Both the MCUL and the NCUA experienced changes at the very top in 2004. In a ceremony held in May during the 2004 MCUL Annual Convention and Exposition, outgoing MCUL Chairman Robert Mackay passed the gavel to his newly elected successor, James Dahl, president/CEO at Communications Family CU (MM) in Saginaw. That same month, President Bush designated NCUA Vice Chairman JoAnn Johnson as the new NCUA chairman, succeeding Dennis Dollar as the highest-ranking appointee on the three-member NCUA Board.“Modernized and Energized” was the official theme of the 2004 MCUL Annual Convention & Exposition (AC&E), reflecting the recent success in modernizing the Michigan Credit Union Act. Held in downtown Detroit for the first time since 1995, the AC&E featured an impressive program of events and speakers, led by Michigan Governor Jennifer Granholm.
The MCUL joined Michigan credit unions in 2004 to initiate plans for an ambitious statewide cooperative advertising campaign. Not only will this program enhance credit union growth, it will build critical awareness of credit unions and credit union uniqueness among Michigan consumers and lawmakers. The Credit Union Marketing Alliance (CUMA) and Cooperative Advertising Task Force selected the Bloomfield Hills-based BERLINE Advertising Agency to provide the creative material for the state’s credit union cooperative advertising program.
|U.S. Rep. Joe Knollenberg, R-Birmingham, third from left, was all smiles as credit union constituents presented him with one of the humorous stuffed ducks at his office in Washington.
Michigan credit unions once again led the nation in efforts to combat financial illiteracy. According to the Credit Union Network National Youth Involvement Board, Michigan took first place in both the Number of Students Reached and Number of Classroom Presentations categories for the sixth consecutive year during the 2003-04 school year. The Michigan League was also recognized with the CUNA Desjardins Youth Financial Education Award for showing exemplary leadership within the national credit union movement on behalf of youth financial literacy.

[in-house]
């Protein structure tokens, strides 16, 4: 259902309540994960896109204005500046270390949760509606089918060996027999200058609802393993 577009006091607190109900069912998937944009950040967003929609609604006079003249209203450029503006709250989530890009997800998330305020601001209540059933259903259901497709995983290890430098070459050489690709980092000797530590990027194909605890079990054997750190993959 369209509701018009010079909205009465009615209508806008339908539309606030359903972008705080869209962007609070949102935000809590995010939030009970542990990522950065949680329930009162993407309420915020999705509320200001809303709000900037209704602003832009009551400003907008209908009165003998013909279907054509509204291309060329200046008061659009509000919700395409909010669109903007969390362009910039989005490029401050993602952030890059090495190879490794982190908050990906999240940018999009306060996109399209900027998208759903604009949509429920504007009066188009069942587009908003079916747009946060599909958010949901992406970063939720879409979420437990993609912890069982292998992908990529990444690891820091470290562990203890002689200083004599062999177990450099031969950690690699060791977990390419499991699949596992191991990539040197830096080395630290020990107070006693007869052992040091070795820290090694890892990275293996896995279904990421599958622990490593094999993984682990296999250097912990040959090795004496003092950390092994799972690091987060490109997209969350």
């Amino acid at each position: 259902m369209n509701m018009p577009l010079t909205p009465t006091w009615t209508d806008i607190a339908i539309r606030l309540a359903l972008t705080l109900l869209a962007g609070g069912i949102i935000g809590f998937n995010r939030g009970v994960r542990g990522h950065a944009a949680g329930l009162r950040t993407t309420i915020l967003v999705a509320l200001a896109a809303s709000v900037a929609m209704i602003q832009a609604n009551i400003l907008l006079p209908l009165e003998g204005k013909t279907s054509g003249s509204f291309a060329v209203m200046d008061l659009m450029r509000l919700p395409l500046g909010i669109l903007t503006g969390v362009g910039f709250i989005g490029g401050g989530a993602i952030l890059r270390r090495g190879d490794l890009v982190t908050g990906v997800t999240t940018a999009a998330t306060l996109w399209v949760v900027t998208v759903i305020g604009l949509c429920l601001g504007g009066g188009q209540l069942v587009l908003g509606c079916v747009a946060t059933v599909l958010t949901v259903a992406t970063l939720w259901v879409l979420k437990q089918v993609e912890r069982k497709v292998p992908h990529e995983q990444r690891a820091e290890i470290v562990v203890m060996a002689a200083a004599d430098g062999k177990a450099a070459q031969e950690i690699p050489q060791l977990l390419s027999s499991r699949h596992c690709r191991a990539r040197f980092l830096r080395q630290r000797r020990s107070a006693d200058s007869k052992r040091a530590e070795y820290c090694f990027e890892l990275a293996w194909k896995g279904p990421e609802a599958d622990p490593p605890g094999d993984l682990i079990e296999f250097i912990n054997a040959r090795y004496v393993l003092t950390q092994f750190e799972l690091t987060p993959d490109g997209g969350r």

Michigan credit unions and state lawmakers teamed up to provide youth financial literacy in April, sponsoring special classroom education sessions promoting financial skills and sound money management. Some 20 Michigan lawmakers answered the challenge of Financial Literacy Month in April and helped lead classroom presentations around the state. OFIR Commissioner Linda Watters led one session at St. Johns High School in St. Johns.
One unique expression of Michigan credit union support and involvement in youth financial literacy could be found in the Detroit suburb of Taylor, where Experiencia, Inc., opened a learning center in early 2004. The center features a mock community, “Exchange City,” that grade-school youngsters run and govern themselves, having fun while learning the elements of business, finance and municipal management. Thanks to the financial sponsorship of Michigan credit unions and the MCUL, the city features an “Exchange City Credit Union” rather than a bank.
The MCUL continued its tradition of innovation and leadership by being in the forefront of developing on-line education and training conferences, regulatory compliance information and news and publications. Issues and topics addressed in MCUL education programs in 2004 were varied and diverse, covering topics such as marketing, security, lending, business development, accounting, bankruptcy, fraud, technology, collections, IRAs, pricing, small credit union issues and regulatory compliance. The MCUL also continued to develop its ability to provide customized training uniquely targeted at the specific educational needs of individual credit unions.
|Thanks to the sponsorship of Michigan credit unions and the MCUL, youngsters participating in the Experiencia “Exchange City” in Taylor learned about financial services at a credit union — not a bank.